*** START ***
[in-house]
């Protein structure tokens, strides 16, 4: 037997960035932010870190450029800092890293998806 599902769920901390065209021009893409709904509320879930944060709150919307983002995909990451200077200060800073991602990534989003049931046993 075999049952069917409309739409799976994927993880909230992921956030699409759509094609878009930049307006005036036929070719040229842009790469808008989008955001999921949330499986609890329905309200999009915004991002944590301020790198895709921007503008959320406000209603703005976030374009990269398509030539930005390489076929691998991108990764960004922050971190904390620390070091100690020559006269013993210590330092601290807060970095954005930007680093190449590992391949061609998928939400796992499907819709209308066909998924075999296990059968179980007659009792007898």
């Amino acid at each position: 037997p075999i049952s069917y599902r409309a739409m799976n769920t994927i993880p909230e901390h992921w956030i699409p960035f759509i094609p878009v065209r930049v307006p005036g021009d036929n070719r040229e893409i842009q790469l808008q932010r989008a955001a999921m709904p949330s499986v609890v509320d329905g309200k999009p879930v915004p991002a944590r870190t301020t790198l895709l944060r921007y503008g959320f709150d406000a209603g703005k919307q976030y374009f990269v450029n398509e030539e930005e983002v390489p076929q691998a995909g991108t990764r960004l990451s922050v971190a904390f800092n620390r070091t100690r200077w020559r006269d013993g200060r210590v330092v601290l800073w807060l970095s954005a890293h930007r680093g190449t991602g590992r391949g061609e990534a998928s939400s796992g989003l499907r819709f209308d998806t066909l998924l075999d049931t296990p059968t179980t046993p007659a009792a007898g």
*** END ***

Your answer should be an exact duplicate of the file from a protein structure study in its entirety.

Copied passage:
[in-house]
């Protein structure tokens, strides 16, 4: 037997960035932010870190450029800092890293998806 599902769920901390065209021009893409709904509320879930944060709150919307983002995909990451200077200060800073991602990534989003049931046993 075999049952069917409309739409799976994927993880909230992921956030699409759509094609878009930049307006005036036929070719040229842009790469808008989008955001999921949330499986609890329905309200999009915004991002944590301020790198895709921007503008959320406000209603703005976030374009990269398509030539930005390489076929691998991108990764960004922050971190904390620390070091100690020559006269013993210590330092601290807060970095954005930007680093190449590992391949061609998928939400796992499907819709209308066909998924075999296990059968179980007659009792007898």
């Amino acid at each position: 037997p075999i049952s069917y599902r409309a739409m799976n769920t994927i993880p909230e901390h992921w956030i699409p960035f759509i094609p878009v065209r930049v307006p005036g021009d036929n070719r040229e893409i842009q790469l808008q932010r989008a955001a999921m709904p949330s499986v609890v509320d329905g309200k999009p879930v915004p991002a944590r870190t301020t790198l895709l944060r921007y503008g959320f709150d406000a209603g703005k919307q976030y374009f990269v450029n398509e030539e930005e983002v390489p076929q691998a995909g991108t990764r960004l990451s922050v971190a904390f800092n620390r070091t100690r200077w020559r006269d013993g200060r210590v330092v601290l800073w807060l970095s954005a890293h930007r680093g190449t991602g590992r391949g061609e990534a998928s939400s796992g989003l499907r819709f209308d998806t066909l998924l075999d049931t296990p059968t179980t046993p007659a009792a007898g």